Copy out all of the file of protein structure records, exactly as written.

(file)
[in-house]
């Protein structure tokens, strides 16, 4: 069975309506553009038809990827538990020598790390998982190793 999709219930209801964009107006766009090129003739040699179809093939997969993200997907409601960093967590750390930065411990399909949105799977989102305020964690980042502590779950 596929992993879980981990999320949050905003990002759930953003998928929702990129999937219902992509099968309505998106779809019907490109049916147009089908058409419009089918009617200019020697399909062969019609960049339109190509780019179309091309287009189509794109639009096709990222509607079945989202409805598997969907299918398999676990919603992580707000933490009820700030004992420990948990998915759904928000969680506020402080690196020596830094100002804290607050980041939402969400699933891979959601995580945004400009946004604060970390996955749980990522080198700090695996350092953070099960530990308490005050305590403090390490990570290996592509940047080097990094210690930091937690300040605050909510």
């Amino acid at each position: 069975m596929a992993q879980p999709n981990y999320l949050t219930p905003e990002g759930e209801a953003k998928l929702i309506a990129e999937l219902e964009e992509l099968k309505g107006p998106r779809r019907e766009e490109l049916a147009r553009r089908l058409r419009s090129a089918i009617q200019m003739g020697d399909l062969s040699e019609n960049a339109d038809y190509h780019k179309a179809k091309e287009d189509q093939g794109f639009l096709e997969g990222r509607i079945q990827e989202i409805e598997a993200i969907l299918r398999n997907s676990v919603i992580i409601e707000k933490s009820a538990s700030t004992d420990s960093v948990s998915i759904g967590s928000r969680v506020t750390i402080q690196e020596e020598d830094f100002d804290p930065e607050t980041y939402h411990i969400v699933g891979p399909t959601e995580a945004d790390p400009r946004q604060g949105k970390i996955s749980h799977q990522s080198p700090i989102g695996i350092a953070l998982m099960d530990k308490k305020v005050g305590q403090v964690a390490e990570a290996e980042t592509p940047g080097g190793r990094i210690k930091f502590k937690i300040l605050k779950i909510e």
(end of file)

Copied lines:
[in-house]
């Protein structure tokens, strides 16, 4: 069975309506553009038809990827538990020598790390998982190793 999709219930209801964009107006766009090129003739040699179809093939997969993200997907409601960093967590750390930065411990399909949105799977989102305020964690980042502590779950 596929992993879980981990999320949050905003990002759930953003998928929702990129999937219902992509099968309505998106779809019907490109049916147009089908058409419009089918009617200019020697399909062969019609960049339109190509780019179309091309287009189509794109639009096709990222509607079945989202409805598997969907299918398999676990919603992580707000933490009820700030004992420990948990998915759904928000969680506020402080690196020596830094100002804290607050980041939402969400699933891979959601995580945004400009946004604060970390996955749980990522080198700090695996350092953070099960530990308490005050305590403090390490990570290996592509940047080097990094210690930091937690300040605050909510």
């Amino acid at each position: 069975m596929a992993q879980p999709n981990y999320l949050t219930p905003e990002g759930e209801a953003k998928l929702i309506a990129e999937l219902e964009e992509l099968k309505g107006p998106r779809r019907e766009e490109l049916a147009r553009r089908l058409r419009s090129a089918i009617q200019m003739g020697d399909l062969s040699e019609n960049a339109d038809y190509h780019k179309a179809k091309e287009d189509q093939g794109f639009l096709e997969g990222r509607i079945q990827e989202i409805e598997a993200i969907l299918r398999n997907s676990v919603i992580i409601e707000k933490s009820a538990s700030t004992d420990s960093v948990s998915i759904g967590s928000r969680v506020t750390i402080q690196e020596e020598d830094f100002d804290p930065e607050t980041y939402h411990i969400v699933g891979p399909t959601e995580a945004d790390p400009r946004q604060g949105k970390i996955s749980h799977q990522s080198p700090i989102g695996i350092a953070l998982m099960d530990k308490k305020v005050g305590q403090v964690a390490e990570a290996e980042t592509p940047g080097g190793r990094i210690k930091f502590k937690i300040l605050k779950i909510e």